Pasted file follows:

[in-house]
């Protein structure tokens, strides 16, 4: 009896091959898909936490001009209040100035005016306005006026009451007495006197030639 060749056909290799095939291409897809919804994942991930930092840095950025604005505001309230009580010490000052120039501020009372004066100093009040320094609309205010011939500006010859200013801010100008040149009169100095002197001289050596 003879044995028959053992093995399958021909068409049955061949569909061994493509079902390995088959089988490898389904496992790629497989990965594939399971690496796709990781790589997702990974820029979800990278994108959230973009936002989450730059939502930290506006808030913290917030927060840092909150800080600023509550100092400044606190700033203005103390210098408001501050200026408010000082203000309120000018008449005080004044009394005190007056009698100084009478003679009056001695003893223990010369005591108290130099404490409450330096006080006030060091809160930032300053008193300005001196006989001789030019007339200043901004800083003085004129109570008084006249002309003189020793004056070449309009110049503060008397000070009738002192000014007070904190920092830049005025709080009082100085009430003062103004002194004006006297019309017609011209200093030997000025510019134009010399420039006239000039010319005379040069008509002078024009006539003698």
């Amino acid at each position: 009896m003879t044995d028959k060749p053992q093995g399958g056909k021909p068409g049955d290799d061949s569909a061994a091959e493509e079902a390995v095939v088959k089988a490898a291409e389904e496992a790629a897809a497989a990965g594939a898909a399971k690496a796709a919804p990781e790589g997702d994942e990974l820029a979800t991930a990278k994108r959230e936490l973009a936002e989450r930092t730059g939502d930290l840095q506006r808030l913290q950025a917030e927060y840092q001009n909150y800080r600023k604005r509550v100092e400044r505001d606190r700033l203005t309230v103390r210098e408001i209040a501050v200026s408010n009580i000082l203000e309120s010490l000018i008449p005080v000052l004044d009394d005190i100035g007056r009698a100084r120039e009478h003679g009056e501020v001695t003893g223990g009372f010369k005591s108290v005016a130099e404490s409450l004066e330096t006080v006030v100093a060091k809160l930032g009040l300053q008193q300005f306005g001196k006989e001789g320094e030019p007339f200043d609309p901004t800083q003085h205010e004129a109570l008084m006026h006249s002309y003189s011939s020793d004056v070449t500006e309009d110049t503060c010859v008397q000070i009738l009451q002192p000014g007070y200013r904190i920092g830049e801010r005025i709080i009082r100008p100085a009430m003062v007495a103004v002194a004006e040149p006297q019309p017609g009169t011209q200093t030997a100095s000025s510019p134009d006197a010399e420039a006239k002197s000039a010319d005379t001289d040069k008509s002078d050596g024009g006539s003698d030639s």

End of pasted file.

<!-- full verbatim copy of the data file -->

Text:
[in-house]
């Protein structure tokens, strides 16, 4: 009896091959898909936490001009209040100035005016306005006026009451007495006197030639 060749056909290799095939291409897809919804994942991930930092840095950025604005505001309230009580010490000052120039501020009372004066100093009040320094609309205010011939500006010859200013801010100008040149009169100095002197001289050596 003879044995028959053992093995399958021909068409049955061949569909061994493509079902390995088959089988490898389904496992790629497989990965594939399971690496796709990781790589997702990974820029979800990278994108959230973009936002989450730059939502930290506006808030913290917030927060840092909150800080600023509550100092400044606190700033203005103390210098408001501050200026408010000082203000309120000018008449005080004044009394005190007056009698100084009478003679009056001695003893223990010369005591108290130099404490409450330096006080006030060091809160930032300053008193300005001196006989001789030019007339200043901004800083003085004129109570008084006249002309003189020793004056070449309009110049503060008397000070009738002192000014007070904190920092830049005025709080009082100085009430003062103004002194004006006297019309017609011209200093030997000025510019134009010399420039006239000039010319005379040069008509002078024009006539003698």
């Amino acid at each position: 009896m003879t044995d028959k060749p053992q093995g399958g056909k021909p068409g049955d290799d061949s569909a061994a091959e493509e079902a390995v095939v088959k089988a490898a291409e389904e496992a790629a897809a497989a990965g594939a898909a399971k690496a796709a919804p990781e790589g997702d994942e990974l820029a979800t991930a990278k994108r959230e936490l973009a936002e989450r930092t730059g939502d930290l840095q506006r808030l913290q950025a917030e927060y840092q001009n909150y800080r600023k604005r509550v100092e400044r505001d606190r700033l203005t309230v103390r210098e408001i209040a501050v200026s408010n009580i000082l203000e309120s010490l000018i008449p005080v000052l004044d009394d005190i100035g007056r009698a100084r120039e009478h003679g009056e501020v001695t003893g223990g009372f010369k005591s108290v005016a130099e404490s409450l004066e330096t006080v006030v100093a060091k809160l930032g009040l300053q008193q300005f306005g001196k006989e001789g320094e030019p007339f200043d609309p901004t800083q003085h205010e004129a109570l008084m006026h006249s002309y003189s011939s020793d004056v070449t500006e309009d110049t503060c010859v008397q000070i009738l009451q002192p000014g007070y200013r904190i920092g830049e801010r005025i709080i009082r100008p100085a009430m003062v007495a103004v002194a004006e040149p006297q019309p017609g009169t011209q200093t030997a100095s000025s510019p134009d006197a010399e420039a006239k002197s000039a010319d005379t001289d040069k008509s002078d050596g024009g006539s003698d030639s």